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Logo of nihpaAbout Author manuscriptsSubmit a manuscriptHHS Public Access; Author Manuscript; Accepted for publication in peer reviewed journal;
J Addict Med. Author manuscript; available in PMC 2010 September 1.
Published in final edited form as:
PMCID: PMC2744413

Housing insecurity and lack of public assistance are risk factors for tuberculin skin test conversion among persons who use illicit drugs in New York City



Persons who use illicit drugs are at increased risk of new tuberculosis (TB) infection. We conducted a prospective cohort study to assess rates and risk factors for tuberculin skin test (TST) conversion among persons with a history of illicit drug use, who were enrolled in a methadone program and had a negative baseline 2-step TST (eligible participants).


TST and standardized interviews were administered to 401 eligible participants from 1995 through 1999, every 6 months for a 2-year follow-up time. Analyses were conducted in 2006.


A total of 1,447 repeat TSTs were performed during 843 person-years of follow-up (median: 2.0 years). The TST conversion rate was 3.7 per 100 person-years. In multivariate analysis, participants who converted were more likely to report ever having been homeless (HR, 2.4; 95% CI, 1.2–5.0) or ever having lived in a homeless shelter (HR, 2.4; 95% CI, 1.2–4.9) at the baseline interview, and less likely to have reported receiving public assistance since the last study visit (RR, 0.15; 95% CI, 0.07–0.32).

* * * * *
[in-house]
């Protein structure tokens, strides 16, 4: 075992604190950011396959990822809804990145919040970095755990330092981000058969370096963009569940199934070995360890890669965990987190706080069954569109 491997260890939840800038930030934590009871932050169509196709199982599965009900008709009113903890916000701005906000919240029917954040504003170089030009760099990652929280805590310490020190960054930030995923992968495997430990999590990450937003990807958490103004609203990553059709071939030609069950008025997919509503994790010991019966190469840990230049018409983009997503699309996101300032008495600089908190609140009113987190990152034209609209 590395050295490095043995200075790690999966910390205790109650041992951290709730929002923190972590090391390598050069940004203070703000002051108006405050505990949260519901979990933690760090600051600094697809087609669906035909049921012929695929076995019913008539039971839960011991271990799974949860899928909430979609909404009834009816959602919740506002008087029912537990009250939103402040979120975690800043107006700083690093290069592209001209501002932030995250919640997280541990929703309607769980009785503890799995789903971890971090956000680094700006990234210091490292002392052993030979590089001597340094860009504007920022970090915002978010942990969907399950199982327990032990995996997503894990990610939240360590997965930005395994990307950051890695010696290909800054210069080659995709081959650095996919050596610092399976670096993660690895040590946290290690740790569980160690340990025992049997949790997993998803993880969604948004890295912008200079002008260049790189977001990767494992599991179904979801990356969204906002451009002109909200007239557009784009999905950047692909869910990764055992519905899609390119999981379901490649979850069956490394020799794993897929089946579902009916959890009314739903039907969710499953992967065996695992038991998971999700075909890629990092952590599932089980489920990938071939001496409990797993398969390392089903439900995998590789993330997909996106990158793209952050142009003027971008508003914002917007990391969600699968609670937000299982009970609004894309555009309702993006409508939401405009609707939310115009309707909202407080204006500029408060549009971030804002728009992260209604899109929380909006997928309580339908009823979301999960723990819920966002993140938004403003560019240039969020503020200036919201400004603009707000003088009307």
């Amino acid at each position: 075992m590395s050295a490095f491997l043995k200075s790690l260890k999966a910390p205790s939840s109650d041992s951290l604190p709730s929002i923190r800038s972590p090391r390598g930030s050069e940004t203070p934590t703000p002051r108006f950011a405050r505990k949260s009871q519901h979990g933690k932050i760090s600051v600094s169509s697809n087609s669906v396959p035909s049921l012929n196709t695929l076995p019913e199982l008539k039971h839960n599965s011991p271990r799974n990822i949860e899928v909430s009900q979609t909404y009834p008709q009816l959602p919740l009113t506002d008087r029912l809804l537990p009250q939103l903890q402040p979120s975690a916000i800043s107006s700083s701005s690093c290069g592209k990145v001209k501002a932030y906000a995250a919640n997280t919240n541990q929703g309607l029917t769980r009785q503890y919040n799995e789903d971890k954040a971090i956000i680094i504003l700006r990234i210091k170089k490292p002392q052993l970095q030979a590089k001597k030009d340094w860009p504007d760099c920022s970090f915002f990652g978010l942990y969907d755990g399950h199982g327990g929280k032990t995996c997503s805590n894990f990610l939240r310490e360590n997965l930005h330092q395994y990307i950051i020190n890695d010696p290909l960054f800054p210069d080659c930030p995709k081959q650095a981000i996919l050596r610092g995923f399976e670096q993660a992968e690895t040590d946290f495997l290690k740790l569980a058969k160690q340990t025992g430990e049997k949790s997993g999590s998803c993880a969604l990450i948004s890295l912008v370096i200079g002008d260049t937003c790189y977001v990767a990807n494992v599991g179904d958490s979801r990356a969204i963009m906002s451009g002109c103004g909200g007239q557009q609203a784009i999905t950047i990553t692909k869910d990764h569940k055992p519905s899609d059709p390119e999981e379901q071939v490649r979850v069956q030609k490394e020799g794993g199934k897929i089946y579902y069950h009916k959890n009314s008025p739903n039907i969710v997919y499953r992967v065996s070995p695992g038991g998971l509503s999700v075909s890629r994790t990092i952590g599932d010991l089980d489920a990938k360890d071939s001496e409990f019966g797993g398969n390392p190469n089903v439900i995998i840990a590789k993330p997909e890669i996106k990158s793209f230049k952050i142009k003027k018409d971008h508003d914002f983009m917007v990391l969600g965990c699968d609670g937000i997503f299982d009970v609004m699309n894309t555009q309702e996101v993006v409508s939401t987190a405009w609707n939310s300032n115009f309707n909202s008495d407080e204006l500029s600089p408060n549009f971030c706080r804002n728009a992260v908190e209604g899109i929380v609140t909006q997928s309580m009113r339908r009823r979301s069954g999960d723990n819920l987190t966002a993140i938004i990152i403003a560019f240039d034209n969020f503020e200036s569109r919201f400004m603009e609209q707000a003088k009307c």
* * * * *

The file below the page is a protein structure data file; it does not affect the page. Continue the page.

This is the first study utilizing 2-step TST at baseline to measure the incidence of TST conversion among persons who use illicit drugs. Controlling for homelessness, persons with a lack of current public assistance was identified as a risk factor for TST conversion. These individuals may most benefit from annual tuberculin skin testing.

Keywords: substance use, tuberculin skin test, tuberculosis, urban, New York City

The incidence of tuberculosis (TB) has decreased in the last decade in New York City and throughout the United States (U.S.) largely due to strengthened public health interventions. 1 In New York City, the rate of TB declined from 51.1 cases per 100,000 persons in 1992, to 13.0 in 2004. 2 However, some populations remain at high risk for TB infection, including persons who use illicit drugs, the homeless and the incarcerated.24

Studies conducted in the U.S. have demonstrated high prevalence rates (14%–32%) of latent TB infection (LTBI) among persons who use illicit drugs. 5, 6, 7, 8 Though all persons who use illicit drugs are considered to be at elevated risk of TB exposure, 3 it is unclear whether sub-groups are at particularly high risk for new TB infection who may warrant closer surveillance and preventive interventions. To define risk factors for incident TB infection in persons who use illicit drugs, prospective data are required. Yet few published studies report TST conversion rates in this population, 5, 9 and none does so following 2-step testing at baseline to distinguish boosted reactions from new TST conversions. We therefore conducted a prospective study in a well characterized cohort of persons who use illicit drugs attending a methadone clinic in New York City who underwent tuberculin skin testing at regular intervals to identify risk factors for incident TB infection.


Subjects were recruited from among participants in the Bronx HIV Epidemiologic Research on Outcomes (HERO) study. Initiated in 1985, HERO was a longitudinal study of HIV infection among persons with a history of current or past use of illicit drugs, with and without HIV infection, enrolled from a methadone treatment program in the Bronx, New York.10 At baseline and semi-annual study visits, data were collected on socio-demographic variables, medical history and behaviors, and blood was drawn for HIV antibody and CD4 T-cell lymphocyte studies.